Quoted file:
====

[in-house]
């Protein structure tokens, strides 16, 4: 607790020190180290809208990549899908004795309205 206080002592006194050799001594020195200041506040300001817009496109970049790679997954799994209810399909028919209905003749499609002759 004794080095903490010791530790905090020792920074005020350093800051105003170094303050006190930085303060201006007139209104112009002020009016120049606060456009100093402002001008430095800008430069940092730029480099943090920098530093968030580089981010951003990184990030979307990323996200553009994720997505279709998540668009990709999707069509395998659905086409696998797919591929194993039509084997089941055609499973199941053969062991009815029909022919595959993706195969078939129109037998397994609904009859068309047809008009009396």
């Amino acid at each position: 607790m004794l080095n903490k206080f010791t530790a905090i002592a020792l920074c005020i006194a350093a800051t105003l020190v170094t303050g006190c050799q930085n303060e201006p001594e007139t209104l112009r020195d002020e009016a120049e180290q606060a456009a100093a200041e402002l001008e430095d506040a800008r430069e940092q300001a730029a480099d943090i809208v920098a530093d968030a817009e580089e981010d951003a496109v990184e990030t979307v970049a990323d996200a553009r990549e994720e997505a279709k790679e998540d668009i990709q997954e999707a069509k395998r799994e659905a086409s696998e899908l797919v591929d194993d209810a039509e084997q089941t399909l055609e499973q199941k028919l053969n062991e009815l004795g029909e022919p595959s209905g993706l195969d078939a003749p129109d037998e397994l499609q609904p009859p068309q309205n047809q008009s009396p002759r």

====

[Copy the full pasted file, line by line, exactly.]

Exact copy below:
[in-house]
């Protein structure tokens, strides 16, 4: 607790020190180290809208990549899908004795309205 206080002592006194050799001594020195200041506040300001817009496109970049790679997954799994209810399909028919209905003749499609002759 004794080095903490010791530790905090020792920074005020350093800051105003170094303050006190930085303060201006007139209104112009002020009016120049606060456009100093402002001008430095800008430069940092730029480099943090920098530093968030580089981010951003990184990030979307990323996200553009994720997505279709998540668009990709999707069509395998659905086409696998797919591929194993039509084997089941055609499973199941053969062991009815029909022919595959993706195969078939129109037998397994609904009859068309047809008009009396």
């Amino acid at each position: 607790m004794l080095n903490k206080f010791t530790a905090i002592a020792l920074c005020i006194a350093a800051t105003l020190v170094t303050g006190c050799q930085n303060e201006p001594e007139t209104l112009r020195d002020e009016a120049e180290q606060a456009a100093a200041e402002l001008e430095d506040a800008r430069e940092q300001a730029a480099d943090i809208v920098a530093d968030a817009e580089e981010d951003a496109v990184e990030t979307v970049a990323d996200a553009r990549e994720e997505a279709k790679e998540d668009i990709q997954e999707a069509k395998r799994e659905a086409s696998e899908l797919v591929d194993d209810a039509e084997q089941t399909l055609e499973q199941k028919l053969n062991e009815l004795g029909e022919p595959s209905g993706l195969d078939a003749p129109d037998e397994l499609q609904p009859p068309q309205n047809q008009s009396p002759r």